• Ironbottom Sound – the location off Guadalcanal where five Allied heavy cruisers, three Japanese destroyers and one heavy cruiser were sunk

Personal Reminiscence Petty Officer Brown 

Later in 1941 I was given a commission and my own ML.  I had been a cadet in the Merchant Service, having sailed around the Horn in a British Training ship, the Joseph Conrad before the war as well as an ordinary seaman on other vessels.  After passing an Asdic Course I joined HMNZS Tui as ASPO, on her first spell in the Solomons.  The other ships were HMNZS Matai, Kiwi and Moa.  As is well recorded that Kiwi and Moa sunk a 2,000 ton Jap Sub off Guadalcanal.  Tui sank several large Jap landing barges and Moa was sunk by Jap planes in Tulagi later.  It was just the luck of the draw as Tui was waiting to fuel after Moa.

The CO’s of the three New Zealand ships were: – Kiwi Lieutenant Commander Bridson, Moa Lieutenant Commander Phipps and Tui Lieutenant Commander Hilliard.  Tui was in Suva working up prior to going to the Solomons and our first experience of war was when an American shore battery tried to sink us on our approaching the eastern tip of Guadalcanal.  Fortunately they were not very good shots, and they were called off finally by the Command Base of the Canal.  We arrived just after the Coral Sea Battle and were employed day and night patrol (Asdic) around merchant ships unloading and the relief of the American Marine by the American Army on Guadalcanal.  The Americans only held the Henderson Airfield and areas around it, together with Tulagi which was a small harbour on another Island about 20 miles across from Guadalcanal.  We arrived at the Solomons December 15th 1941, the Marines had landed in August (17th I think).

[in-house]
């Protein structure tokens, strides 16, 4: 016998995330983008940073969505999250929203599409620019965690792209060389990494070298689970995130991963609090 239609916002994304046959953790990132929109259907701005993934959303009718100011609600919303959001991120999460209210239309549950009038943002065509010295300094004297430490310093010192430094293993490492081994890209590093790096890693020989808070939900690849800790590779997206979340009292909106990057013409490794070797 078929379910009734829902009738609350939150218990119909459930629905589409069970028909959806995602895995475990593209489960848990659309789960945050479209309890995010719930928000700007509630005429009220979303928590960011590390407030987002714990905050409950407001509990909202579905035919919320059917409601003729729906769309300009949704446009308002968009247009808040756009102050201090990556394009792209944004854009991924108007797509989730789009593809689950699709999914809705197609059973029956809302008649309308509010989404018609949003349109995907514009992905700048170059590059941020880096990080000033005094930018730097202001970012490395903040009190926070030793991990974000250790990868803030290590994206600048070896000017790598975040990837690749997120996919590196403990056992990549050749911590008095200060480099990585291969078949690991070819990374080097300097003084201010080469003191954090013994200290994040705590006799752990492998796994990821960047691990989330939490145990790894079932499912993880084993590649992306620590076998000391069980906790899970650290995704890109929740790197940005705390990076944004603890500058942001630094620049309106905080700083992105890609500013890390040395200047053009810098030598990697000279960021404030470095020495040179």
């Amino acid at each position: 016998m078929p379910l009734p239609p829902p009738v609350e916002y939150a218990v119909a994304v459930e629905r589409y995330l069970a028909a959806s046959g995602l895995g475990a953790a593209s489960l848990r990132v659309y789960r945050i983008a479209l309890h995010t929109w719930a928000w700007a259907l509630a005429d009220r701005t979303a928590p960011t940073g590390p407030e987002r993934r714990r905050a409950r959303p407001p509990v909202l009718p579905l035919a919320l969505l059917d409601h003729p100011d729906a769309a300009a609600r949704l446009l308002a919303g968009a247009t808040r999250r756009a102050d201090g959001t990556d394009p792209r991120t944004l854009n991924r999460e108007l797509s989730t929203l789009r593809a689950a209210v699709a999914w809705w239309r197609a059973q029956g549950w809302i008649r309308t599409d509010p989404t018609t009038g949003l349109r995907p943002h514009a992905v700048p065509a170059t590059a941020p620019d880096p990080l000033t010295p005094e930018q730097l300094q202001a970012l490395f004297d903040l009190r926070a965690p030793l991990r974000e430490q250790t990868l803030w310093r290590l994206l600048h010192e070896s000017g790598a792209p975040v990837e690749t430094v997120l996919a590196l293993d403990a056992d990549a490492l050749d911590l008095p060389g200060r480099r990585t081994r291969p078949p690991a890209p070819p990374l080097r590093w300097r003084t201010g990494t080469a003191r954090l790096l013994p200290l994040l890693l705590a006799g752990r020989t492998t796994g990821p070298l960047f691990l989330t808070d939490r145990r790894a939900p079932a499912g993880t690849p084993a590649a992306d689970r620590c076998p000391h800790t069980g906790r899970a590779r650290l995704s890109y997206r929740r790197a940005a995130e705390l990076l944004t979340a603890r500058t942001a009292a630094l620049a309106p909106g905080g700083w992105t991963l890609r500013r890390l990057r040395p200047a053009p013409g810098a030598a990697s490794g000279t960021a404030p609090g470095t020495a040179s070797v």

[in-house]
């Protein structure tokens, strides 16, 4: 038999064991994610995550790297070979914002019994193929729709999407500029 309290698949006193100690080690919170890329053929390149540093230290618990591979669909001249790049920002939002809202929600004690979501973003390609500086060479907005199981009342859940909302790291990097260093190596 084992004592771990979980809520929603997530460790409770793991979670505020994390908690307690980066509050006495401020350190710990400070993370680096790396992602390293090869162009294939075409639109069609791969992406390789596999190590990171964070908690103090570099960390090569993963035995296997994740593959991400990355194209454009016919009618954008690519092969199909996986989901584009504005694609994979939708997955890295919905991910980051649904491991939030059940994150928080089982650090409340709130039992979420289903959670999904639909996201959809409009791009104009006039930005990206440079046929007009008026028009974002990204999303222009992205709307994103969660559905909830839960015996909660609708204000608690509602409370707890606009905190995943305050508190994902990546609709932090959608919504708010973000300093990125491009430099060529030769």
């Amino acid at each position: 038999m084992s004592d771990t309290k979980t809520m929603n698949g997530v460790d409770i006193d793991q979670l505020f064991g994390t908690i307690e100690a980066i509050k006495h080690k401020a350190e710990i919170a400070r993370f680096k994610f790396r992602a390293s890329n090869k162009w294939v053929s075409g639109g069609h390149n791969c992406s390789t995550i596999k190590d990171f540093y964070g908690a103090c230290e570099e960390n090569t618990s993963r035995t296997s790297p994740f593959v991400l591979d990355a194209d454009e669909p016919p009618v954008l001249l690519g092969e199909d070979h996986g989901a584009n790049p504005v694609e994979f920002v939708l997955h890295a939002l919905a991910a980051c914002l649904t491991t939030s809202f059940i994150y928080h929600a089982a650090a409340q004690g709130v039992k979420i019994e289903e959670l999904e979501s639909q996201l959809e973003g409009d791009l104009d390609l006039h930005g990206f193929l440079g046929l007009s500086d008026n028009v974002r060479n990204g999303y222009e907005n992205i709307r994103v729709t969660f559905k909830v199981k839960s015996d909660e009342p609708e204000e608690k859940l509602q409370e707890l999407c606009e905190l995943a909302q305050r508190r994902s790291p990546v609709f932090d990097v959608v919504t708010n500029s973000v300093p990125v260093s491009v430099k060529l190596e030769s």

We suffered constant day and night bombing by the Japanese and saw several US destroyers sunk, together with many Jap planes shot down.  The US dive bombers accounted for the sinking of many Jap ships.

The American PT boats based in Tulagi did a lot of damage to the Japs, but lost many boats and crews.  The Japs were coming down at night with food and provisions for the Japs still left ashore, throwing over 45 gallon drums containing this and we would go out and sink them before they could be washed ashore.

Things were torrid over this period, but we were young and did not worry about being killed ourselves, all we wanted was to get another Jap submarine.

The RNZN and the last shots of the Second World War

From Petty Officer Wireman R.B. Harvey’s oral history  

Kamaishi was situated, according to the ship at the time, 11 miles up this estuary. Although we were close to the coast we were still bombarding quite a way inland and those British cruisers didn’t carry aircraft at that time and so we had to borrow one I believe of the [USS} Indiana’s  aircraft to spot for us, because each ship had a spotter, This American that spotted for us was pretty good too. He had exceptionally good reports of the firing, accuracy etc, and really and truly it is not hard to hit your target fairly regularly when the target is stationary and you are moving at a slow speed.